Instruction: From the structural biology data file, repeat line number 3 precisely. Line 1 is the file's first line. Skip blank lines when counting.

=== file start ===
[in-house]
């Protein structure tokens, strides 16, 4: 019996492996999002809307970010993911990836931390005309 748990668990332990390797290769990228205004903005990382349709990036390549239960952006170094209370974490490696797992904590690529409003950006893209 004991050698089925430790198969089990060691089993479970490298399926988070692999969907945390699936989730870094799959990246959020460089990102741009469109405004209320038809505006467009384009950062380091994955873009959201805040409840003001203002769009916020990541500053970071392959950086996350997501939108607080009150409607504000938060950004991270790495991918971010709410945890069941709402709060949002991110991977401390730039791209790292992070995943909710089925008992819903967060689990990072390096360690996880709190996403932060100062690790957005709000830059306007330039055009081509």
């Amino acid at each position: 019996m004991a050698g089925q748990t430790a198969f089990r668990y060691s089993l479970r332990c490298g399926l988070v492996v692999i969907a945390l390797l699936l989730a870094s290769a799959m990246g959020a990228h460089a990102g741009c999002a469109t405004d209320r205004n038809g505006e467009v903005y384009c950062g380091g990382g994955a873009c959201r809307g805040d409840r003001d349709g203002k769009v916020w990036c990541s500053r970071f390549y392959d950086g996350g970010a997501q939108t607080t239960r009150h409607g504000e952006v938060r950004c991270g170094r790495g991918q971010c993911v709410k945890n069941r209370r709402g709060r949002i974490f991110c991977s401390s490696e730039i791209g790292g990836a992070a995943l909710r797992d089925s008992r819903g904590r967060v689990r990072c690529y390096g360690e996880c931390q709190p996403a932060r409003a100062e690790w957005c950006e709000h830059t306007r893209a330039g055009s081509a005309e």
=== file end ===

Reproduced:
């Amino acid at each position: 019996m004991a050698g089925q748990t430790a198969f089990r668990y060691s089993l479970r332990c490298g399926l988070v492996v692999i969907a945390l390797l699936l989730a870094s290769a799959m990246g959020a990228h460089a990102g741009c999002a469109t405004d209320r205004n038809g505006e467009v903005y384009c950062g380091g990382g994955a873009c959201r809307g805040d409840r003001d349709g203002k769009v916020w990036c990541s500053r970071f390549y392959d950086g996350g970010a997501q939108t607080t239960r009150h409607g504000e952006v938060r950004c991270g170094r790495g991918q971010c993911v709410k945890n069941r209370r709402g709060r949002i974490f991110c991977s401390s490696e730039i791209g790292g990836a992070a995943l909710r797992d089925s008992r819903g904590r967060v689990r990072c690529y390096g360690e996880c931390q709190p996403a932060r409003a100062e690790w957005c950006e709000h830059t306007r893209a330039g055009s081509a005309e």